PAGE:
Wachter, Salvucci, and Henderson managed to crystallize the activase from the creosote bush, a shrub abundant in the Arizona desert. (The plant has no connection to the tarlike preservative found in many wood products.) They wanted to find the most temperature-tolerant activase possible, and they chose creosote because it can survive and photosynthesize at relatively high temperatures. Wachter's research is funded by a grant from the U.S. Department of Energy.

The researchers suspected creosote's activase proteins would remain relatively stable under most conditions. They cloned the plant's activase proteins and reproduced parts of them that were stable enough that could be produced from them.

The results were published in the Journal of Biological Chemistry.

Explore further: Shoe strings and egg openers

More information: "A Desert Shrub's Crystallized Protein Sheds Light on Photosynthesis" was published in the March 2013 issue of Agricultural Research magazine.

Related Stories

Shoe strings and egg openers

November 8, 2011

Photosynthesis is one of the most important biological processes. However, it is less efficient in plants than it could be. Red algae, in contrast, use a slightly different mechanism and are thus more productive. Scientists ...

Chaperones for climate protection

January 14, 2010

(PhysOrg.com) -- The World Climate Conference recently took place. Reports about carbon dioxide levels, rising temperatures and melting glaciers appear daily. Scientists from the Max Planck Institute (MPI) of Biochemistry ...

Nitric oxide regulates plants as well as people

April 28, 2008

Nitric oxide has emerged as an important signaling molecule in plants - as in mammals including people. In studies of a tropical medicinal herb as a model plant, researchers have found that nitric oxide targets a number of ...

Scientists discover genetic key to efficient crops

January 24, 2013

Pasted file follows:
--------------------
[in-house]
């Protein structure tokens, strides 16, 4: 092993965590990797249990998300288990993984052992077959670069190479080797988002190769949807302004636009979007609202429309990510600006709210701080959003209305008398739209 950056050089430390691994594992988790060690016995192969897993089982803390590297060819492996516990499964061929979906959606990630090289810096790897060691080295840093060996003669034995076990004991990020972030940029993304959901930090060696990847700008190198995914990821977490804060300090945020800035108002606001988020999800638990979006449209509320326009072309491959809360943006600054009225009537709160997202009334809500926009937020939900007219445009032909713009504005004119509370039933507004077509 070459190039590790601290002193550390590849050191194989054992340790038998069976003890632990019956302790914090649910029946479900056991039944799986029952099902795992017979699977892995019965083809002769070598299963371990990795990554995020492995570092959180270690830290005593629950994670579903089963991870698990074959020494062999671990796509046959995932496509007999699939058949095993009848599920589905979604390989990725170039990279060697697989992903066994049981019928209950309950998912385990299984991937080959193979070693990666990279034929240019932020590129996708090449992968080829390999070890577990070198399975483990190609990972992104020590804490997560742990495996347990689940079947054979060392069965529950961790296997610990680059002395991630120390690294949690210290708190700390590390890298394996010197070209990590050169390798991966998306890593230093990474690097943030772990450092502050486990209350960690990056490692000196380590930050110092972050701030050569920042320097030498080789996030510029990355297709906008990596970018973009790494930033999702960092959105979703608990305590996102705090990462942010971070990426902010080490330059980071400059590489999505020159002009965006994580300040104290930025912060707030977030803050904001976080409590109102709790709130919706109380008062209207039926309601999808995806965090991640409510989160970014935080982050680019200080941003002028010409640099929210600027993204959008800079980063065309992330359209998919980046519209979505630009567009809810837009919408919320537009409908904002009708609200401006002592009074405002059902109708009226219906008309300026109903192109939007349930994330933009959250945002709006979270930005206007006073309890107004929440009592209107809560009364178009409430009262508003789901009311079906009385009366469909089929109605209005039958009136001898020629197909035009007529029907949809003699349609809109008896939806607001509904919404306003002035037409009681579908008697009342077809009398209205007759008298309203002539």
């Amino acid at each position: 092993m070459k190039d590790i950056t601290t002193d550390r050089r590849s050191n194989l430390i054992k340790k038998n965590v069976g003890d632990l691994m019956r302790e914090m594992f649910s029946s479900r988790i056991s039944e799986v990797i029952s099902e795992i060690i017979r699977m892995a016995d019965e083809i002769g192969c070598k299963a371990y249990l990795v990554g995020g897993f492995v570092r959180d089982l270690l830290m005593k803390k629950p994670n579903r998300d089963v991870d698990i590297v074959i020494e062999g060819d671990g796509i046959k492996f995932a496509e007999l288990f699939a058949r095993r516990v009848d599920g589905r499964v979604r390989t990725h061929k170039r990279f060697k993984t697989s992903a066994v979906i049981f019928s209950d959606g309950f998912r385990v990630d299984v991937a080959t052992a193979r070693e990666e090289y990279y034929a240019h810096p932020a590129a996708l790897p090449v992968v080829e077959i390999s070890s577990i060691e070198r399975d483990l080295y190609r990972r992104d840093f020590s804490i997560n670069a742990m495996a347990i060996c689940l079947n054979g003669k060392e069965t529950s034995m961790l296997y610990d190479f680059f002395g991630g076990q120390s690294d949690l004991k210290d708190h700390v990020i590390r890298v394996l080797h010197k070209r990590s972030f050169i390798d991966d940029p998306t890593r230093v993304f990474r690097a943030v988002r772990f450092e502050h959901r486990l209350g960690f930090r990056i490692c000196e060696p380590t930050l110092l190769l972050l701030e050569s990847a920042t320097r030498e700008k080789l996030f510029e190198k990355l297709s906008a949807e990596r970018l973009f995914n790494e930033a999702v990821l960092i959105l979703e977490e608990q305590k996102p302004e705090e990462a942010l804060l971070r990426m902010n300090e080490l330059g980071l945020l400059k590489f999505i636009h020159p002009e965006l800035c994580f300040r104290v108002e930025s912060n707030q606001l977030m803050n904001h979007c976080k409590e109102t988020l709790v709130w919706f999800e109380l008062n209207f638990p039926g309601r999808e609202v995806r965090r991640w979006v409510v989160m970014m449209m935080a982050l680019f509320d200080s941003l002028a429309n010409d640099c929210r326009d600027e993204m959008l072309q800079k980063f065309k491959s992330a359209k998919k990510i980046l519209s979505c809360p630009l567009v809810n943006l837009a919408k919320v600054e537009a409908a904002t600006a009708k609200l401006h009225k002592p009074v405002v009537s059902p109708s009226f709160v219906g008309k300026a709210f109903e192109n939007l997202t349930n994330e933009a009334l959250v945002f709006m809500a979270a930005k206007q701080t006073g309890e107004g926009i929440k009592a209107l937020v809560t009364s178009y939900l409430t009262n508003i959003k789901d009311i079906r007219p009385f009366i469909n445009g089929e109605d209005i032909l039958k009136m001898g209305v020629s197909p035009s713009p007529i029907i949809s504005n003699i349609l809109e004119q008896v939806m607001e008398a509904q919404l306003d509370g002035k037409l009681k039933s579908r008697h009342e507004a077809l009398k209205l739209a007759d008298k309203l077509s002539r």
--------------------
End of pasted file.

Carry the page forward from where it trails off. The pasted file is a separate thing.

(Phys.org)—With projections of 9.5 billion people by 2050, humankind faces the challenge of feeding modern diets to additional mouths while using the same amounts of water, fertilizer and arable land as today.

Recommended for you

3-D culturing hepatocytes on a liver-on-a-chip device

January 17, 2019

Liver-on-a-chip cell culture devices are attractive biomimetic models in drug discovery, toxicology and tissue engineering research. To maintain specific liver cell functions on a chip in the lab, adequate cell types and ...

This computer program makes pharma patents airtight

January 17, 2019

Routes to making life-saving medications and other pharmaceutical compounds are among the most carefully protected trade secrets in global industry. Building on recent work programming computers to identify synthetic pathways ...

Cultivating 4-D tissues—the self-curving cornea

January 17, 2019

Scientists at Newcastle University have developed a biological system which lets cells form a desired shape by moulding their surrounding material—in the first instance creating a self-curving cornea.


Please sign in to add a comment. Registration is free, and takes less than a minute. Read more

Click here to reset your password.
Sign in to get notified via email when new comments are made.